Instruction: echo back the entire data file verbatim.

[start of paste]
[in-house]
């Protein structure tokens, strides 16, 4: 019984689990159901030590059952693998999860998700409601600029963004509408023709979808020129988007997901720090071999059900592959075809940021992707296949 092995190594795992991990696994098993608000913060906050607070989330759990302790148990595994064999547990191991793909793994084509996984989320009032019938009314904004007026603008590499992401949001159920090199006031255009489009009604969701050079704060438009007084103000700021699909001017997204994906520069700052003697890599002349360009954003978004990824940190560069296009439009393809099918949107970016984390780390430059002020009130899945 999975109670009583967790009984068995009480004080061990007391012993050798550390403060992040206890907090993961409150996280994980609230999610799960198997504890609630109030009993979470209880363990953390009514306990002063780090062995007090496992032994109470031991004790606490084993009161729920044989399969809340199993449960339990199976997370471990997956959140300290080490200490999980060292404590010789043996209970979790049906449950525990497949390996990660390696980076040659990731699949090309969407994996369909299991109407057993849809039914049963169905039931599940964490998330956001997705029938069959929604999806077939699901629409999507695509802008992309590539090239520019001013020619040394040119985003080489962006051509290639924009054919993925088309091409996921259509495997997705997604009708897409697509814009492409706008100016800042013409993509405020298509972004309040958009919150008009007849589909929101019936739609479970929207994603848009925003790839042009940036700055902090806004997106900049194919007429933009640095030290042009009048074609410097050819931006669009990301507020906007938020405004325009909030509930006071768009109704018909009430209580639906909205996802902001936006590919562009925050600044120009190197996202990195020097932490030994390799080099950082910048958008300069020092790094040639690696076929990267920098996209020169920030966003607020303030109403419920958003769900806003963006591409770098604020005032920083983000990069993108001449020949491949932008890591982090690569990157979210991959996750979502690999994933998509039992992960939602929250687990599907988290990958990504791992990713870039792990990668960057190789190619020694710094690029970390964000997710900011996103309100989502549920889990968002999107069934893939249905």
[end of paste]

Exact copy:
[in-house]
């Protein structure tokens, strides 16, 4: 019984689990159901030590059952693998999860998700409601600029963004509408023709979808020129988007997901720090071999059900592959075809940021992707296949 092995190594795992991990696994098993608000913060906050607070989330759990302790148990595994064999547990191991793909793994084509996984989320009032019938009314904004007026603008590499992401949001159920090199006031255009489009009604969701050079704060438009007084103000700021699909001017997204994906520069700052003697890599002349360009954003978004990824940190560069296009439009393809099918949107970016984390780390430059002020009130899945 999975109670009583967790009984068995009480004080061990007391012993050798550390403060992040206890907090993961409150996280994980609230999610799960198997504890609630109030009993979470209880363990953390009514306990002063780090062995007090496992032994109470031991004790606490084993009161729920044989399969809340199993449960339990199976997370471990997956959140300290080490200490999980060292404590010789043996209970979790049906449950525990497949390996990660390696980076040659990731699949090309969407994996369909299991109407057993849809039914049963169905039931599940964490998330956001997705029938069959929604999806077939699901629409999507695509802008992309590539090239520019001013020619040394040119985003080489962006051509290639924009054919993925088309091409996921259509495997997705997604009708897409697509814009492409706008100016800042013409993509405020298509972004309040958009919150008009007849589909929101019936739609479970929207994603848009925003790839042009940036700055902090806004997106900049194919007429933009640095030290042009009048074609410097050819931006669009990301507020906007938020405004325009909030509930006071768009109704018909009430209580639906909205996802902001936006590919562009925050600044120009190197996202990195020097932490030994390799080099950082910048958008300069020092790094040639690696076929990267920098996209020169920030966003607020303030109403419920958003769900806003963006591409770098604020005032920083983000990069993108001449020949491949932008890591982090690569990157979210991959996750979502690999994933998509039992992960939602929250687990599907988290990958990504791992990713870039792990990668960057190789190619020694710094690029970390964000997710900011996103309100989502549920889990968002999107069934893939249905």